In the middle of Noxolo Grootboom’s sweet smile at a giddy Thembekile Mrototo, Anele Mdoda leaned past her microphone.
The eponymous star of 947’s Anele and the Club breakfast radio show asked what has been on everyone’s lips since Grootboom resigned this week from being the face of isiXhosa news on SABC television.
How will you spend your time now, Mdoda wanted to know.
“Ndizaw’jola nomyeni wam’,” Grootboom quickly responded with a mischievous smile.
What she said was she’d start dating her husband, but, like the words she wrote and delivered on the news so eloquently in her mother tongue almost every weeknight for the past 37 years, the words meant more than that.
She means that she plans to give love her full attention: to place a keen focus on her marriage.
To step away from mothering the nation as a journalist who learnt on the job and finally feel like she is making time for the children she birthed – an element of her life, she told Mdoda, she hadn’t quite lived up to when the kids were younger.
The day after President Cyril Ramaphosa delayed his family meeting with the nation by half an hour so that the family could watch the legend read the news one last time, she was hosted in 947’s studio for an interview on the breakfast show.
“I made a conscious decision to call it a day at 60,” the trailblazer, whose signature sign-off phrase – Ndin’thanda nonke emakhaya – should be a clue on a 30 Seconds card, told The Club.
Watching Grootboom sit across from Mdoda and take in the showers of love was inspiring as parts of her life were illuminated in the chats on and off air.
She recalled being a secretary at the SABC when, in 1984, she was asked to fill in for an absent newsreader at the spur of the moment. The rest is herstory.
For years, the 61-year-old was known as The Undertaker because she had been entrusted with respectfully covering the deaths of icons from Chris Hani to Winnie Madikizela-Mandela.
Yes, many people report the news, but Grootboom delivered it in a way that has made multitudes feel like she is family.
This is because she upheld her culture and customs in a world that shuns uplifting one’s roots in favour of westernisation.
As such, she mirrored a South Africa that isn’t often on screen. And she was in many homes around supper time every week – just like a relative.
Broadcast nieces like the BBC’s Lerato Mbele, Metro FM’s Melanie Bala, 947’s Hulisani Ravele and Selimathunzi’s Zizo Tshwete were brought in to the studio to surprise the veteran, who was left in tears at the end of their tributes to her.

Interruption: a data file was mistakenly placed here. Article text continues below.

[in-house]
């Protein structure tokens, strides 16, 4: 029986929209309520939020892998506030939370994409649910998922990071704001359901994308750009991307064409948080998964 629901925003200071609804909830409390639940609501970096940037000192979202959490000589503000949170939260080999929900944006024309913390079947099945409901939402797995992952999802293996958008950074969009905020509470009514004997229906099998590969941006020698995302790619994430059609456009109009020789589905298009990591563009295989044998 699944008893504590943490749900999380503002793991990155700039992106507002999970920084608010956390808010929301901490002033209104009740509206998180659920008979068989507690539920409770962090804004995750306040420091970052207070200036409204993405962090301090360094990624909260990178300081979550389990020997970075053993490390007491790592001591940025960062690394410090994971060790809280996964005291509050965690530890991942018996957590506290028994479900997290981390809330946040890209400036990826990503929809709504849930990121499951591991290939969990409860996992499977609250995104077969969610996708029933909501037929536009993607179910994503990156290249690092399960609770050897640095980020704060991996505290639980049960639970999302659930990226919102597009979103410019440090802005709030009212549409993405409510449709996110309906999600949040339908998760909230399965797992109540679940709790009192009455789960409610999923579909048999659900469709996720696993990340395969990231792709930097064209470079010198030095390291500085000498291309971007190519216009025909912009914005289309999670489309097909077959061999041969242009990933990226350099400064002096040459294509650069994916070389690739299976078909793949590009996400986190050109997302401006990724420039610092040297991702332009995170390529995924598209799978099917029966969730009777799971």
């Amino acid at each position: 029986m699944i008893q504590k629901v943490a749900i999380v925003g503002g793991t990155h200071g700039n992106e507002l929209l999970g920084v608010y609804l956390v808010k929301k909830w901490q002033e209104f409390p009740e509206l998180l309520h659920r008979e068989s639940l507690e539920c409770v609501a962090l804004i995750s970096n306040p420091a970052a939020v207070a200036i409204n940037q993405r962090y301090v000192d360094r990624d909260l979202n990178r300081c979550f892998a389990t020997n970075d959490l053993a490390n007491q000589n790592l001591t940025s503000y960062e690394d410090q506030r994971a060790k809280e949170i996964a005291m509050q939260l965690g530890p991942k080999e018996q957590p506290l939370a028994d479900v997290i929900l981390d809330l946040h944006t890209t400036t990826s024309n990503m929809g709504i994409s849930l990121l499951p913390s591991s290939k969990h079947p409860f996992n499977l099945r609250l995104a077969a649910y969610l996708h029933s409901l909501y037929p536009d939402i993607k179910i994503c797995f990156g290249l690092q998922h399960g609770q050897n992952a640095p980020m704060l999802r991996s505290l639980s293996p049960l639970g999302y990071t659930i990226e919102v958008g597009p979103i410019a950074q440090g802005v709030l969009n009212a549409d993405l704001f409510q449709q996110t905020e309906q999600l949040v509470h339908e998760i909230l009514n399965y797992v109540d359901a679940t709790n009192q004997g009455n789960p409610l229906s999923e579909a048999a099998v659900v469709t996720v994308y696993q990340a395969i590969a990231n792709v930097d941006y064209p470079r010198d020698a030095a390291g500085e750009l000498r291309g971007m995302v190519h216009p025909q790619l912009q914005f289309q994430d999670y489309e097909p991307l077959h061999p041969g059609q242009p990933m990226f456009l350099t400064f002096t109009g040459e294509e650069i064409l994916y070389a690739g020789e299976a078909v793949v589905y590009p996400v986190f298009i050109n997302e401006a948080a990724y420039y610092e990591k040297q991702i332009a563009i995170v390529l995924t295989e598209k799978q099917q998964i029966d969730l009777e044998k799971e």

“You showed us there was enough sunshine for all of us,” Mbele said with a smile. “It was so much more than the news,” Ravele said through tears.
Tshwete told Grootboom: “You showed us we could bring who we are to what we do.” Then later added: “When you said ‘Ndin’thanda nonke emakhaya’, for some people, that was the only ‘I love you’ they’d ever heard.”
By then, there wasn’t a dry eye in the studio. In a long embrace as the radio show went to a song break, Grootboom held Tshwete as the young’un mouthed “enkosi” over and over and over again.
That gratitude is a sentiment that has been expressed by the famous and ordinary alike all week.
Tears of joy came after Mdoda revealed that she’d redone a famous image of Grootboom in a white suit, pearl choker and poofy hair in a 1994 edition of True Love magazine.
The tears didn’t stop when Somizi Mhlongo Motaung showed up unannounced because he’d heard the farewell on the radio and knew he had to come to pay tribute to a blueprint of broadcast.
The Undertaker admitted she had never felt so alive and loved as she did that morning.
“I’m experiencing what I can call a living funeral,” she said between sobs. In isiXhosa, she said she was going to go home and tell her husband that there should be no speeches at her funeral because, this week, she’s heard all the things that people often only hear on their deathbeds.
“She is smelling her flowers while she is still alive,” quipped Somizi. “This is the most beautiful thing ever.”
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